Manchester’s Whitworth gallery announces internationally renowned new Director
The Whitworth, which is part of The University of Manchester, has today announced Sook-Kyung Lee as its new Director.
Lee will join the Whitworth from London’s Tate Modern, where she is a Senior Curator of International Art. Since 2019 she has led the ‘Hyundai Tate Research Centre: Transnational’, a major research initiative in partnership with Hyundai Motor, exploring new perspectives on global art histories. In 2021 she was also appointed Artistic Director of South Korea’s 14th Gwangju Biennale, which opened in April 2023.
During her tenure at Tate Modern, Lee curated several major exhibitions and displays including Richard Bell: Embassy (2023), A Year in Art: Australia 1992 (2021-23), and Nam June Paik (2019-20), which went on to tour to Europe, USA and Asia. She also played an invaluable role in shaping Tate's international art collection strategy by leading such initiatives as Asia Pacific Acquisitions Committee and the co-acquisition programme with Museum of Contemporary Art, Australia, in partnership with the Qantas Foundation.
She will take up her role at the Whitworth in August 2023 and will become Honorary Professor of Transcultural Curating at the University.
Speaking about her forthcoming position as the Whitworth’s Director, Sook-Kyung Lee said: “It is a huge honour for me to take up the role of Director at the Whitworth, one of the most innovative and audience-focused art institutions in the UK and internationally. I have admired the Whitworth's commitment to work with local communities and to use art for positive social change. I would like to further develop the gallery in its artistic rigour and social impacts and to widen its global connections, along with the gallery's dedicated staff and The University of Manchester.”
The Whitworth operates as a convening space between the University and the people of the city. It was founded in 1889 as The Whitworth Institute and Park in memory of the industrialist Sir Joseph Whitworth for “the perpetual gratification of the people of Manchester” and continues this mission today in new contexts.
Nalin Thakkar, Vice-President for Social Responsibility at The University of Manchester said: “I am delighted that Sook-Kyung Lee is joining us as the new Director of the Whitworth art gallery and will take up the position as Honorary Professor of Transcultural Curating. There is a fantastic opportunity to build on the Whitworth’s international renown as a leading cultural institution, whilst working closely with the University, the city of Manchester, our community partners and other stakeholders to strengthen its current focus and explore new exciting directions for the future.”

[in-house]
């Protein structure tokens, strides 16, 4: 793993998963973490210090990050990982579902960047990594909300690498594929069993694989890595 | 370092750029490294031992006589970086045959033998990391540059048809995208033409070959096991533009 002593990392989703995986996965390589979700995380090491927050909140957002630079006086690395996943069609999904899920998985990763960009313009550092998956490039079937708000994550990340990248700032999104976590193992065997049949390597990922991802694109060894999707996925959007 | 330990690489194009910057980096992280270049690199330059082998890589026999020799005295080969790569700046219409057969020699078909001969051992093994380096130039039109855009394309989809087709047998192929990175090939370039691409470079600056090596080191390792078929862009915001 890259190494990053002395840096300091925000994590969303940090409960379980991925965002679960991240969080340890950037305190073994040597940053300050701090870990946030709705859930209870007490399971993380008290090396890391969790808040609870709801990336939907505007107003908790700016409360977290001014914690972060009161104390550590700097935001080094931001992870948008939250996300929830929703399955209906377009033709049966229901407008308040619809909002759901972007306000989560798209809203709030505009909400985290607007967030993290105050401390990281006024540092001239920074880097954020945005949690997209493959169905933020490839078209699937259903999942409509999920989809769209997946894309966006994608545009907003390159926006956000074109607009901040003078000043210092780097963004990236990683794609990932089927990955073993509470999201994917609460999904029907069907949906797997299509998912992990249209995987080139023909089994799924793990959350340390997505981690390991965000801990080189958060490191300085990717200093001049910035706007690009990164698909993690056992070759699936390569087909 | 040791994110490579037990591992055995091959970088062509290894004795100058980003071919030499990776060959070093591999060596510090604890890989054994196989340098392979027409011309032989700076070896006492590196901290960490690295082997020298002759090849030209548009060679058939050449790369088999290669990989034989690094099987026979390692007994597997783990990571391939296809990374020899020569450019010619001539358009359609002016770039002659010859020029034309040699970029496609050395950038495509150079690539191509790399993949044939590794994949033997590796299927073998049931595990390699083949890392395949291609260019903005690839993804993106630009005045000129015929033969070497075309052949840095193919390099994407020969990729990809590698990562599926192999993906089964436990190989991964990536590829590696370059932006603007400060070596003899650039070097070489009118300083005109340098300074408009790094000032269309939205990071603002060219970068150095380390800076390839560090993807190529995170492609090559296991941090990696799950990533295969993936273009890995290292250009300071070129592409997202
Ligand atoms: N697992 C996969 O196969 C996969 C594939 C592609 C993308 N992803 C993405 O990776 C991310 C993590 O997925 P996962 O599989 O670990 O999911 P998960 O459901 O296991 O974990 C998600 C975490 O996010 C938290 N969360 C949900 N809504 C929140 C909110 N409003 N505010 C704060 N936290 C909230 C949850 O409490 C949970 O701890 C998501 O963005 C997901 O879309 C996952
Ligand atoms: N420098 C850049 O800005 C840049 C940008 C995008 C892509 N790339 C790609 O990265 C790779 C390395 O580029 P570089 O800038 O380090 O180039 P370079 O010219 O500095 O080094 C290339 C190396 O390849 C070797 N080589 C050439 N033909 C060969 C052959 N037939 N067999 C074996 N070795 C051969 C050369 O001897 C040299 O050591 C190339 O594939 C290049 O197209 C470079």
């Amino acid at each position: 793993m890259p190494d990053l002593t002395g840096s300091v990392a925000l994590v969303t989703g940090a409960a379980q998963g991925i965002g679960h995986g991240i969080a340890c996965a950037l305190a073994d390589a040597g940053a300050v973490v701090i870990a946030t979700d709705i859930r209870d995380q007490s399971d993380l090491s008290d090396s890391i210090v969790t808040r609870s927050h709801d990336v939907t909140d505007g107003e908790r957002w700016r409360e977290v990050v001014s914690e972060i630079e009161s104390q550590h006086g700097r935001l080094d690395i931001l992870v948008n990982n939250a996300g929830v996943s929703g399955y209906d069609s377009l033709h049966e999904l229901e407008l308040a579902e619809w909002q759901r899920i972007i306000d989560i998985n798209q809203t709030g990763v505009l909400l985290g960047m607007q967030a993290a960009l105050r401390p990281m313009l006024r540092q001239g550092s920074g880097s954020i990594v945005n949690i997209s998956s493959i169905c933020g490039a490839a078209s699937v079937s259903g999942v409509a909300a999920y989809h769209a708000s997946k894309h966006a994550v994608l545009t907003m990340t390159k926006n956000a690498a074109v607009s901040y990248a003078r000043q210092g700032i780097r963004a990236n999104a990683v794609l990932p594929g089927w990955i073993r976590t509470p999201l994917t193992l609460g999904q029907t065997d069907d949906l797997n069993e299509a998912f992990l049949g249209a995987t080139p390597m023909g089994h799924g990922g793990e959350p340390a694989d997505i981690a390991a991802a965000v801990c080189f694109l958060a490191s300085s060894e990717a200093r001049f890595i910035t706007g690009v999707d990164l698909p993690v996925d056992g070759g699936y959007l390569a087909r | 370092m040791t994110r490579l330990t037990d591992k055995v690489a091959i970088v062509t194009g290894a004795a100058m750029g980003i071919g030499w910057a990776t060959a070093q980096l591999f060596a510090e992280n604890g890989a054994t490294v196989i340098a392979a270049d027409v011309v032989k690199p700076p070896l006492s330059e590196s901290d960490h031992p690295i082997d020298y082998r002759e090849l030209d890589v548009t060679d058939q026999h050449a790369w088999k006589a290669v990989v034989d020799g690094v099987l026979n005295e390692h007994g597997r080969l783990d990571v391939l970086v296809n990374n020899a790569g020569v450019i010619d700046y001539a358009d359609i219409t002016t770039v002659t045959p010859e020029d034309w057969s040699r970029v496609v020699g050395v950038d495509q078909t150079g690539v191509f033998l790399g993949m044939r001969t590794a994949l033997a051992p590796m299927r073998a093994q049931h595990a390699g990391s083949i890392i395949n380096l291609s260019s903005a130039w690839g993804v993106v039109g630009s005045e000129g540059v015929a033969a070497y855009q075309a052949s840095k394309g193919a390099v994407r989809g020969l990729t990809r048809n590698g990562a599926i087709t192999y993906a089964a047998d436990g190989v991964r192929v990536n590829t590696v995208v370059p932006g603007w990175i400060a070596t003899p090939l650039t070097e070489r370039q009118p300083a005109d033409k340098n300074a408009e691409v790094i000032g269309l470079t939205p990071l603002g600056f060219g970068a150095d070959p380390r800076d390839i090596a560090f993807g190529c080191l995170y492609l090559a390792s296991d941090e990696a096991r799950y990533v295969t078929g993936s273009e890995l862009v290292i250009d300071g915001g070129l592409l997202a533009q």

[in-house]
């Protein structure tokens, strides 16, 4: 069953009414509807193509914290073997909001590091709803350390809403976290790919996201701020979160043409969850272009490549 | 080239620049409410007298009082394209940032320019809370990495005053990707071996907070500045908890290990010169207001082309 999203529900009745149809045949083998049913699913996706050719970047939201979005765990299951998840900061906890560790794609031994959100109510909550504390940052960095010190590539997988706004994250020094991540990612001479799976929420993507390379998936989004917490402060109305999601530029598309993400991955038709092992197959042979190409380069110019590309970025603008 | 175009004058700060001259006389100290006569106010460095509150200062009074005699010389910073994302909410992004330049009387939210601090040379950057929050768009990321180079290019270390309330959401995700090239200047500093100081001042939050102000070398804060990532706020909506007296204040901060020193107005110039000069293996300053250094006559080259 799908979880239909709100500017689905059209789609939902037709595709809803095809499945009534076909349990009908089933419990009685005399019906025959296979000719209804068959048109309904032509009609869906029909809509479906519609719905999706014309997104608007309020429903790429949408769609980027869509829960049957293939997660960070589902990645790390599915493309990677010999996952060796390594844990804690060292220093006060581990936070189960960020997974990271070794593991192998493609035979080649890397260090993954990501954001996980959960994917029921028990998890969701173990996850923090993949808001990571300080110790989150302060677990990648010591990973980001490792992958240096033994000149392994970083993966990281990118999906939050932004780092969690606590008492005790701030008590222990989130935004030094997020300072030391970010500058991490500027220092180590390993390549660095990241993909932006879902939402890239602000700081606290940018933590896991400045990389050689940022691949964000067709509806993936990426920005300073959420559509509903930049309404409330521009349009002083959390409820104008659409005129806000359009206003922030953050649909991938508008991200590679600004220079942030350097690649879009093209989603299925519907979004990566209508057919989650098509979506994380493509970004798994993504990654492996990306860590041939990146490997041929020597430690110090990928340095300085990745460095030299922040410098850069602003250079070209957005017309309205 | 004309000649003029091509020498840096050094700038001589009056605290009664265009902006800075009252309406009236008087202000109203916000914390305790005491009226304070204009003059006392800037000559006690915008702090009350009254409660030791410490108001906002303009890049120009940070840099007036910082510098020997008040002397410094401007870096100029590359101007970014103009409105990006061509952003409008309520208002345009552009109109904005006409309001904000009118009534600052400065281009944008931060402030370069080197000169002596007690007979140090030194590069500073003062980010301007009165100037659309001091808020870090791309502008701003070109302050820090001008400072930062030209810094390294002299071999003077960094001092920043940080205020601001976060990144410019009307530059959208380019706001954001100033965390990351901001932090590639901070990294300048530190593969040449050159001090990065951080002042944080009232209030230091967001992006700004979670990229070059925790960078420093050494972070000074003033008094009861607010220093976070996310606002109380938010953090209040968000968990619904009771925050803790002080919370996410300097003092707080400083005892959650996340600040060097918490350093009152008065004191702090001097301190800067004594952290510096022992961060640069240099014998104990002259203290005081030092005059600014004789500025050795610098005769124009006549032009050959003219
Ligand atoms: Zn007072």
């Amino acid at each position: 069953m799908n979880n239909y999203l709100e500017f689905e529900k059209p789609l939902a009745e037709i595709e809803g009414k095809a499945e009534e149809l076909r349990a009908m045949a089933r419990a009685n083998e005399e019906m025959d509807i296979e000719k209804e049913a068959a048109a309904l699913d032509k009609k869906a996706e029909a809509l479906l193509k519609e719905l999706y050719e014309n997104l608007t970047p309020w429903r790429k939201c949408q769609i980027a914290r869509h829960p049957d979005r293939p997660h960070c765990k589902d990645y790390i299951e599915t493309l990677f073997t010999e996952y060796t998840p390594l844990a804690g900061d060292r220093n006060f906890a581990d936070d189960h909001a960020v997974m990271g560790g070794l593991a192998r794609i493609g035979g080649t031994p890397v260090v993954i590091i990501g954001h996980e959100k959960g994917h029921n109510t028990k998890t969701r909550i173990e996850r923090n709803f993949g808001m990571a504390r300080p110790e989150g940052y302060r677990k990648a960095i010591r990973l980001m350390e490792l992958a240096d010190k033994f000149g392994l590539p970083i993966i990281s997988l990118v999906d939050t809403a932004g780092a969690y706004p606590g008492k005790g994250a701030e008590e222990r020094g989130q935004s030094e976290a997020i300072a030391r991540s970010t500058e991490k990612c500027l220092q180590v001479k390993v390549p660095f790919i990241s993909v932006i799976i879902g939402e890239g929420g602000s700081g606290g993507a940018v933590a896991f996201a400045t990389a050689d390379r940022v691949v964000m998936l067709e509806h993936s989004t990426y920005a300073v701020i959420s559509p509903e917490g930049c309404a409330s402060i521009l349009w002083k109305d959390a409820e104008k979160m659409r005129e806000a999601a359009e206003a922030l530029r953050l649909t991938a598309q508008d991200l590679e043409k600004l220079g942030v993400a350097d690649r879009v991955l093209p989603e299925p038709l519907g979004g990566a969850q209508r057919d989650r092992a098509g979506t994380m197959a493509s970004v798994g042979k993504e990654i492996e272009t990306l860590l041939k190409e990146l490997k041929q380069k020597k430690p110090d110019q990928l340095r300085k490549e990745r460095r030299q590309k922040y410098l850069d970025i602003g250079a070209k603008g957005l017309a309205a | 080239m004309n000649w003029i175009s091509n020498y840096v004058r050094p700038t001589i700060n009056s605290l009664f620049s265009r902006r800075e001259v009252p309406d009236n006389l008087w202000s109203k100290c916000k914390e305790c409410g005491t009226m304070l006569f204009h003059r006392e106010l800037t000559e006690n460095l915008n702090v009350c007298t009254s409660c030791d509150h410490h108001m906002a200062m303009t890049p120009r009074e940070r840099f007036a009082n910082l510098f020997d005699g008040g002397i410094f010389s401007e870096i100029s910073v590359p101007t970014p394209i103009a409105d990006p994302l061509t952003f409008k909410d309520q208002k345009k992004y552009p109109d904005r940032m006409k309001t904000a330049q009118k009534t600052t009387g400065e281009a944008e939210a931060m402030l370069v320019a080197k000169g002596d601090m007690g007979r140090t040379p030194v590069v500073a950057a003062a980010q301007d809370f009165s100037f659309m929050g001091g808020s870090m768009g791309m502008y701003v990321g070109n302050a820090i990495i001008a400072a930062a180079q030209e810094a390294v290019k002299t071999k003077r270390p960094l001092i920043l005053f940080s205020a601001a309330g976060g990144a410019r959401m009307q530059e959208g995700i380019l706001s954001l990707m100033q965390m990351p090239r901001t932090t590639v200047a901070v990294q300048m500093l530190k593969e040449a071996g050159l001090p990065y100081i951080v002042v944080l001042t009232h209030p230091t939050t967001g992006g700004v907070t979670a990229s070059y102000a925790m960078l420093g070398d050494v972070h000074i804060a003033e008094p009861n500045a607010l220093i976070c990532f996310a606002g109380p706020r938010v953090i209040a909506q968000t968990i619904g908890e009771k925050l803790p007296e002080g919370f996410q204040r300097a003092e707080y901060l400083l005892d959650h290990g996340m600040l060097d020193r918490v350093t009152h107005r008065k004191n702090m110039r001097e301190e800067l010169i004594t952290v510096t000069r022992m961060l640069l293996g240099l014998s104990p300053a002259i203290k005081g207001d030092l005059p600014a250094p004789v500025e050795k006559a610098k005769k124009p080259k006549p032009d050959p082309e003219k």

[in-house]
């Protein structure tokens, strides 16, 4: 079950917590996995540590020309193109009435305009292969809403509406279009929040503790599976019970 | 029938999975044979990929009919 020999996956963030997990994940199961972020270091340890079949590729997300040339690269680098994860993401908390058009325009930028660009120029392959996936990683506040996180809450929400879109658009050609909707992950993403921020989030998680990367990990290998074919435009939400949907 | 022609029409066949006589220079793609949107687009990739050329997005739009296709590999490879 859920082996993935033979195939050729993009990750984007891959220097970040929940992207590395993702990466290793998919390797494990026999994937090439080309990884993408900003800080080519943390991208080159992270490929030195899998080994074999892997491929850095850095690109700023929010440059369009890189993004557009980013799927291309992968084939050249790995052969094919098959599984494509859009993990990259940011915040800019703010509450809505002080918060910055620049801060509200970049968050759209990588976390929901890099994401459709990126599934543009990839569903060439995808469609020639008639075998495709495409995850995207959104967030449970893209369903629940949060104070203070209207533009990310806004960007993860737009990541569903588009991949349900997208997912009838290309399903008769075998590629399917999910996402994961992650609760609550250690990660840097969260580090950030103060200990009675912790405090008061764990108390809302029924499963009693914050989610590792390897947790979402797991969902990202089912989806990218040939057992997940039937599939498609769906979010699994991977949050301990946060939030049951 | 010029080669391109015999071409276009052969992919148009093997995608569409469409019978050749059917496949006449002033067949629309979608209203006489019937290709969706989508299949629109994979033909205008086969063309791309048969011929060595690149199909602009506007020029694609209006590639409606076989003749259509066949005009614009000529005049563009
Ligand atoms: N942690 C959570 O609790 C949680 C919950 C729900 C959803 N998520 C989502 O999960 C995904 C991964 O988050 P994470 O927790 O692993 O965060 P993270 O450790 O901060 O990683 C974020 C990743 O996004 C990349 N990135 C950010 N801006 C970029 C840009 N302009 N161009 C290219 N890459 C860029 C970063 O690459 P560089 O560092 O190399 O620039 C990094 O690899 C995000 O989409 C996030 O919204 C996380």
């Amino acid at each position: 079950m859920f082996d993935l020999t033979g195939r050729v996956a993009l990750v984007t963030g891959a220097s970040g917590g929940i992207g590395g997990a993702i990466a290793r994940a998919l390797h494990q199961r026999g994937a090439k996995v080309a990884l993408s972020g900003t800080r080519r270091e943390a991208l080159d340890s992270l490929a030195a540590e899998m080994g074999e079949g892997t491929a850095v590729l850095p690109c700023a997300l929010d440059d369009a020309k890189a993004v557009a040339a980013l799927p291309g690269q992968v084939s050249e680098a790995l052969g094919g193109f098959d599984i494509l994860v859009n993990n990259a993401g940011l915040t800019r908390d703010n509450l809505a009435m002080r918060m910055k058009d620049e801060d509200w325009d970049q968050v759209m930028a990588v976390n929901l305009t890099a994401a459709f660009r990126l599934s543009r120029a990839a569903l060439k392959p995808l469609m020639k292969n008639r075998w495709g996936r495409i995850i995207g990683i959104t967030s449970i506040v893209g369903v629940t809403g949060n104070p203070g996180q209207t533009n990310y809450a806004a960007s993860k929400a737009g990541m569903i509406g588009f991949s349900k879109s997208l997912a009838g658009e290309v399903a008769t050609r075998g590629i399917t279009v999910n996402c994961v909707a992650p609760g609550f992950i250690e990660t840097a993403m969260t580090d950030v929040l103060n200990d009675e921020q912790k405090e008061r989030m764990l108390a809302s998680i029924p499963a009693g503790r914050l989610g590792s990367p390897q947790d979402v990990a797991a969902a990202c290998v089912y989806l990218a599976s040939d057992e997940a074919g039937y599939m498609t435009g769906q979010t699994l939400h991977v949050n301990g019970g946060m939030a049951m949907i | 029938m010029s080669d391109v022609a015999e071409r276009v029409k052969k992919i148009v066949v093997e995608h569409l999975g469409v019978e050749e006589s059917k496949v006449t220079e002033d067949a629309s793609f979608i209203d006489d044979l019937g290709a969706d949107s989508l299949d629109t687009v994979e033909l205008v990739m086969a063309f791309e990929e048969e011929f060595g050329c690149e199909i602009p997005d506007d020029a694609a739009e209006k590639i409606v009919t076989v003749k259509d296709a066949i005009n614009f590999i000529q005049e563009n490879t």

It is a huge honour for me to take up the role of Director at the Whitworth, one of the most innovative and audience-focused art institutions in the UK and internationally. I have admired the Whitworth's commitment to work with local communities and to use art for positive social change. I would like to further develop the gallery in its artistic rigour and social impacts and to widen its global connections, along with the gallery's dedicated staff and The University of Manchester.
In 2015 the gallery undertook a £17 million redevelopment by architects MUMA, which doubled the public space, creating new facilities to house the collection of over 65,000 works of art, textiles, and wallpaper. Along with expanded gallery spaces, a study centre, learning studio, and collections care centre, the gallery reconnected with its park, with communal gardens and outdoor programmes.
The Whitworth is home to exhibitions and projects which often represent and explore the experiences of our local and global communities. Currently the (Un)Defining Queer exhibition delves into the Whitworth's collection to examine how we can use a queer lens to define what the term 'queer’ means, co-led by an intersectional group of people who self-identify as LGBTQIA+.
Later this month, the gallery will showcase new project and exhibition Economics the Blockbuster presented as part of Manchester International Festival 2023. Economics the Blockbuster will explore how art and artists are shaping the economy and will include works by artists and artist groups based in the UK and internationally.
The gallery is driven by a mission to work with communities to use art for positive social change, and actively address what matters most in people’s lives. This new vision has been developed as part of an international dialogue about how to evolve and adapt museums to a constantly changing world. This work is underpinned by three key concepts: learning together, through making and doing; creating a place of care, consideration, and community; taking action.
Gallery opening times:
Tuesday to Sunday 10am-5pm, Thursday late opening until 9pm.